By Philip J Cunningham
There’s something irremediably banal about Google’s corporate motto. It’s hip, it’s hype and it’s hypocritical.
"Don't be evil" is a curiously negative construct; eschewing evil is not necessarily about doing good. In sum, a sophomoric yet shrewd manner of self-presentation that is not without its believers.
It speaks to the informal, idealistic ethos of a student-run Silicon Valley garage start-up, even though Google is now a multibillion-dollar entity with nearly 20,000 employees and computer links and arrays vast enough to map, copy and store billions and billions of private bits, day after day.
But pretending not to be a big company does not make Google a small company any more than their witty motto means they are doing good.
There are numerous shades of gray between not doing evil and evil, especially if one’s core business is information mining in service of advertising.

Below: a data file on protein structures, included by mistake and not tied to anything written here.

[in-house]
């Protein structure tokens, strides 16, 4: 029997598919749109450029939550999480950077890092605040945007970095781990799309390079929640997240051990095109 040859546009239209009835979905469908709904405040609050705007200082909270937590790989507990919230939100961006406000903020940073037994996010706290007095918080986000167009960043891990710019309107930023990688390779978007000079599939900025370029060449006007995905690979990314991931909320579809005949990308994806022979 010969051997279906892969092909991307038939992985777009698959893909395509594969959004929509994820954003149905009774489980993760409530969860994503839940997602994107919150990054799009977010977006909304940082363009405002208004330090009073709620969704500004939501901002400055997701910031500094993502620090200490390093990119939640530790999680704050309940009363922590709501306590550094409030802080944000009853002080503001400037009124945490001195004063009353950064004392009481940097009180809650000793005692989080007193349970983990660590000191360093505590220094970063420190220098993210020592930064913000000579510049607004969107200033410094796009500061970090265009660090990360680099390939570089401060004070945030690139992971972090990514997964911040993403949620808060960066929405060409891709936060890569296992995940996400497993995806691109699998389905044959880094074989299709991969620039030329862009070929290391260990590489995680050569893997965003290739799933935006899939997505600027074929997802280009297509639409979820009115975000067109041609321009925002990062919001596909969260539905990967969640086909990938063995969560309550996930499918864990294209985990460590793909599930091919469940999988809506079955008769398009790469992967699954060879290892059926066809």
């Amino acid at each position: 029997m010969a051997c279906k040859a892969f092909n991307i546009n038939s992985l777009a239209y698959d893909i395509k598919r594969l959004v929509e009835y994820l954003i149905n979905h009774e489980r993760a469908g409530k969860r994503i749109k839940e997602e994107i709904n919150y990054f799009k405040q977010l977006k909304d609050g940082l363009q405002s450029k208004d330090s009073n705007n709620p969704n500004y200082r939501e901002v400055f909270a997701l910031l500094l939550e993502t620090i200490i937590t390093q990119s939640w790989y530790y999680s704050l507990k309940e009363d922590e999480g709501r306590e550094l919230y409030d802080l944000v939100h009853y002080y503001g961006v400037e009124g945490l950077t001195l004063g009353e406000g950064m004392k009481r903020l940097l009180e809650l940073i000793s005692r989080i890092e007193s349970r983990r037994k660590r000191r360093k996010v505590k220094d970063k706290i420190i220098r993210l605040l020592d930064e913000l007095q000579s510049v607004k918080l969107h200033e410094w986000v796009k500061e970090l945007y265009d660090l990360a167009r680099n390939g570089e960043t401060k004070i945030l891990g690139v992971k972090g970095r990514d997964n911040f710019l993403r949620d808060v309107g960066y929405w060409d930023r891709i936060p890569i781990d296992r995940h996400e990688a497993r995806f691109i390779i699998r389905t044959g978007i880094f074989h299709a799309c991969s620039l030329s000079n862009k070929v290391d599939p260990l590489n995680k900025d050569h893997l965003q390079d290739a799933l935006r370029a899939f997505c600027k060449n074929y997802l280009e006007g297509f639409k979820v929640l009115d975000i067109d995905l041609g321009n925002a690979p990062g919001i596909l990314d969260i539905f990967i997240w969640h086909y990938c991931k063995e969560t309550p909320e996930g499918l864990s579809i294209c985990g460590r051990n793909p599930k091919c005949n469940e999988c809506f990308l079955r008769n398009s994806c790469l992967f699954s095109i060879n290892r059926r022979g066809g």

Neither the super suave Mad Men nor real life ad men pretend their business is about maintaining a high moral standard. Advertising, an ethically-challenged field of endeavor in the best of times, favors the big-wigs rich enough to afford its product, while seeking to indoctrinate the little guy, --capitalism’s answer to communist propaganda.
But Google’s difficulty in hewing to its motto extends beyond ad revenue to brave new frontiers of surveillance, digital profiling, and the questionable storage of vast information files on individuals that would be the envy of the old Stasi or KGB.
(TO CONTINUE READING, PLEASE CLICK HERE)